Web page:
Doe v. Antioch Teacher Evaluation Lawsuit in Court
Today, a group of California teachers, parents and concerned taxpayers seeking to ensure that public school educators are meaningfully evaluated, as required by state law, will have their day in court. Their lawsuit, Doe v. Antioch, asks the California Superior Court of Contra Costa County to compel thirteen school districts across the state to evaluate educators based, in part, on student learning and growth.
“Every student deserves an education that prepares them for success in college and life,” said Joshua Lipshutz, lead co-counsel for the Doe v. Antioch plaintiffs. “We need effective teachers in every classroom, and we need meaningful teacher evaluations to ensure we are meeting that goal.”
Originally enacted by the California Legislature in 1971, the Stull Act — California’s existing teacher evaluation law — requires school districts to evaluate teachers performance by considering student progress toward district and state academic standards, as measured by state-adopted standardized tests.
Yet, these 13 school districts, under pressure from their local teachers unions, have ignored this common sense law and used the collective bargaining process to roll back these critical accountability measures. Doe v. Antioch simply asks the Court to compel the districts to follow the Stull Act and meaningfully evaluate their teachers.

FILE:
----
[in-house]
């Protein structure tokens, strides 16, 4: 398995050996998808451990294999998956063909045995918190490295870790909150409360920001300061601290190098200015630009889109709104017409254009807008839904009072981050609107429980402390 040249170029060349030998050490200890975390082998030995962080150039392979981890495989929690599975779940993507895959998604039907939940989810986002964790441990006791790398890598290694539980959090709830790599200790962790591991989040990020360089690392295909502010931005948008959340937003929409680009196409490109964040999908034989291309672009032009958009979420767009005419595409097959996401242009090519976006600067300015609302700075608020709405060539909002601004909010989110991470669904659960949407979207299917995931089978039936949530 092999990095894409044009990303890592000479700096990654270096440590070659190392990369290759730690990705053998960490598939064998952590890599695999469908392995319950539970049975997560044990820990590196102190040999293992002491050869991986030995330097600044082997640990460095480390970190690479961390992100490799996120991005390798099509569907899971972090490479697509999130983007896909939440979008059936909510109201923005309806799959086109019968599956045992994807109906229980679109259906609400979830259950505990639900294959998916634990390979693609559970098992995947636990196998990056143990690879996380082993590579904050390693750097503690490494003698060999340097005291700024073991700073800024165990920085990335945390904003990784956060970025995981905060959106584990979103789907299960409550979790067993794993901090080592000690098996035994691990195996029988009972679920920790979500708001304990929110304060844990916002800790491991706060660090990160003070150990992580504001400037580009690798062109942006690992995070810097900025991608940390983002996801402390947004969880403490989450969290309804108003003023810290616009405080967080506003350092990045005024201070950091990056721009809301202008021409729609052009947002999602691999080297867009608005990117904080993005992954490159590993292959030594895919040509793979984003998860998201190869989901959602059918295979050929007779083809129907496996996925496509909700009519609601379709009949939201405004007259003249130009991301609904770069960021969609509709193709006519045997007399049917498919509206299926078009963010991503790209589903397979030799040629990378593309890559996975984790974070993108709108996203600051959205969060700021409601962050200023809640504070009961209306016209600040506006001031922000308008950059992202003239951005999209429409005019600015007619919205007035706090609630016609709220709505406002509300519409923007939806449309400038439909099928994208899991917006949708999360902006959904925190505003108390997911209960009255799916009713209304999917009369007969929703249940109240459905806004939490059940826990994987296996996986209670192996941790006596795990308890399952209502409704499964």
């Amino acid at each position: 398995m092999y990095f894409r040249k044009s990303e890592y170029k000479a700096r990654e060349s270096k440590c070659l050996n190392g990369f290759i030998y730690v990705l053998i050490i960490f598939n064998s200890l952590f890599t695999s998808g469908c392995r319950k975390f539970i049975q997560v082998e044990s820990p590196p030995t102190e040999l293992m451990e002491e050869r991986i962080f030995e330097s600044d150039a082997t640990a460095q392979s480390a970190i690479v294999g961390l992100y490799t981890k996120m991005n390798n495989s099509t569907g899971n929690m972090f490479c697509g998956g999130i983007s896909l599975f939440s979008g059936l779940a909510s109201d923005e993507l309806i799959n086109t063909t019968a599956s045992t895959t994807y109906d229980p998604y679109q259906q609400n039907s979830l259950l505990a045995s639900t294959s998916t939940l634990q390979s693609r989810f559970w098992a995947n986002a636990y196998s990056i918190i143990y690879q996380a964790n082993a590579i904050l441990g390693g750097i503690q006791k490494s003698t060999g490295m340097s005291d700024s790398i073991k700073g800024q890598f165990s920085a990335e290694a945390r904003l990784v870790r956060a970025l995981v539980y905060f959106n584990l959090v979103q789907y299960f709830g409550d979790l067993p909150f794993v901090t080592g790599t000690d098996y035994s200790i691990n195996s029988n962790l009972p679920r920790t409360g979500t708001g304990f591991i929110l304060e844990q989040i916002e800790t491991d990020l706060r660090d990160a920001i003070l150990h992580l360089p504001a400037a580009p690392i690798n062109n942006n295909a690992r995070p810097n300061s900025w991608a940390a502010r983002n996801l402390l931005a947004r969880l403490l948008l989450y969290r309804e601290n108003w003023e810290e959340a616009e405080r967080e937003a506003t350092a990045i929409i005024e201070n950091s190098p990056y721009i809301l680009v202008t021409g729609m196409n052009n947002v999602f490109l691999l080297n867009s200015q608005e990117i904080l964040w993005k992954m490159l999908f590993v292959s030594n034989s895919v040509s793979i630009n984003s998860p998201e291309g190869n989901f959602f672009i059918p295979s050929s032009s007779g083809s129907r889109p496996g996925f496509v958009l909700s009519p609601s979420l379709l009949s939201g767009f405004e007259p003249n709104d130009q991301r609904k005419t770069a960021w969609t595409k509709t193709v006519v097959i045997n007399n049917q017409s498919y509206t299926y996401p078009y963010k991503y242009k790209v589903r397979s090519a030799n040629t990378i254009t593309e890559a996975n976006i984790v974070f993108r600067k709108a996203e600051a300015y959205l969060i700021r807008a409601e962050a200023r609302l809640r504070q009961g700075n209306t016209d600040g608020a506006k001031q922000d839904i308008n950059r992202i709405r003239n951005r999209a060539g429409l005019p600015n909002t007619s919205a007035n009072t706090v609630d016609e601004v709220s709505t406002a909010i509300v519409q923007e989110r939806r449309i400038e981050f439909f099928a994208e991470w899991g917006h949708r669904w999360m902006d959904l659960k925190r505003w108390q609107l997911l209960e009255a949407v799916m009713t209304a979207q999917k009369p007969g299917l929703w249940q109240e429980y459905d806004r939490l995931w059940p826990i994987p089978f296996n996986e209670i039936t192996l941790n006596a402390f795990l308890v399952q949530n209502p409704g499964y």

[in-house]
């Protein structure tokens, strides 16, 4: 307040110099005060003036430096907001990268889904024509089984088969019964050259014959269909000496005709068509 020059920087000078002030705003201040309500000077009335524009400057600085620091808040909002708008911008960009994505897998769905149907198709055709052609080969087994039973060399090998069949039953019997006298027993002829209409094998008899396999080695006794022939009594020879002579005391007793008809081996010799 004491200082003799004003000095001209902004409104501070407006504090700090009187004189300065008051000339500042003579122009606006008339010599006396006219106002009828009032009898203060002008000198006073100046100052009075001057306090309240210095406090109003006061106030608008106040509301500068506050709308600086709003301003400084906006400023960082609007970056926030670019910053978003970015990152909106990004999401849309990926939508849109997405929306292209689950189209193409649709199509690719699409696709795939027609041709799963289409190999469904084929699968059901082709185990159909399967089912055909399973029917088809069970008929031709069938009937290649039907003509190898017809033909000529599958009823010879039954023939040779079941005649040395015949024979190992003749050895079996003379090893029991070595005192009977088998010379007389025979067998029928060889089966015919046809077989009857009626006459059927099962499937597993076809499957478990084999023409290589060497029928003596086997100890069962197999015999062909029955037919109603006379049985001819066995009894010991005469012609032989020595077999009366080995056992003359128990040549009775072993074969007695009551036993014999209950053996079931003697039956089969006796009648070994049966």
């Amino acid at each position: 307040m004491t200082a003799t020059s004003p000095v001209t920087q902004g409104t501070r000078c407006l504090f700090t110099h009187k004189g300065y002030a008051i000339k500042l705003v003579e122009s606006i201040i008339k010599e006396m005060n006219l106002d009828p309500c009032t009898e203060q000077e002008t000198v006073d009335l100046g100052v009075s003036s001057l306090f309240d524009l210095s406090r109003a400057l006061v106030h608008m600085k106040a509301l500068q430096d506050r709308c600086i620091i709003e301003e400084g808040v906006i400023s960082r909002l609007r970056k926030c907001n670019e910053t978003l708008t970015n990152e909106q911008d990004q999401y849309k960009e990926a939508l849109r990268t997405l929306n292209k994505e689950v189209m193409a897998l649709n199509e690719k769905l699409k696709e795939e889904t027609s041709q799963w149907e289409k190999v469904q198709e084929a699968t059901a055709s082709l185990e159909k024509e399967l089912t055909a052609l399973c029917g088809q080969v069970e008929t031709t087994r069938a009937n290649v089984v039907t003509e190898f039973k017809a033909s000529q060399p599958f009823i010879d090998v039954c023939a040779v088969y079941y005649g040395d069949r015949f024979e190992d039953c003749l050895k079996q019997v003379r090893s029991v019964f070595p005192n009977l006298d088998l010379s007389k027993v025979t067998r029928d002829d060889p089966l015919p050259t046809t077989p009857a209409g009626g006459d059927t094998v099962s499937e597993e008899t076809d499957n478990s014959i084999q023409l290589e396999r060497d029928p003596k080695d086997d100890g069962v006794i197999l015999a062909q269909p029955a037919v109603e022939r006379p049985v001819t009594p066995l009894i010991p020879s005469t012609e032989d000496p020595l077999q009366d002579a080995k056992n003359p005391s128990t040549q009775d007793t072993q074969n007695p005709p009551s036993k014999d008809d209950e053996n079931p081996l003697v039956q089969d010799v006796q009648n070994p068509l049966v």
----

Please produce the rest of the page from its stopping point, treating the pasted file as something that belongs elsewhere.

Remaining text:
Do you agree that meaningful teacher evaluations must include evidence of student learning and growth? Click now to share your support for the #DoevAntioch plaintiffs.
“California law is clear – all students deserve great teachers, and school districts have an obligation to meaningfully evaluate those teachers,” said Dave Welch, founder of Students Matter. “It’s not up to local districts and unions to pick and choose which laws are enforced and which laws are ignored. It’s time to take students’ rights to a quality public education off the bargaining table and start maintaining a standard of excellence so that every child, in every classroom, has the opportunity to succeed.”
Over the last few years, the lack of compliance with California’s teacher evaluation laws has received growing attention. In February 2016, Assemblymember Shirley Weber, a longtime champion of education equality in the California Legislature, introduced AB 2826, a bill aimed at refocusing teacher evaluations on student progress and ensuring that districts meaningfully evaluate educators based on multiple measures of academic growth and performance. Students Matter has endorsed AB 2826, and the California Senate Education Committee unanimously approved the bill on June 29, 2016.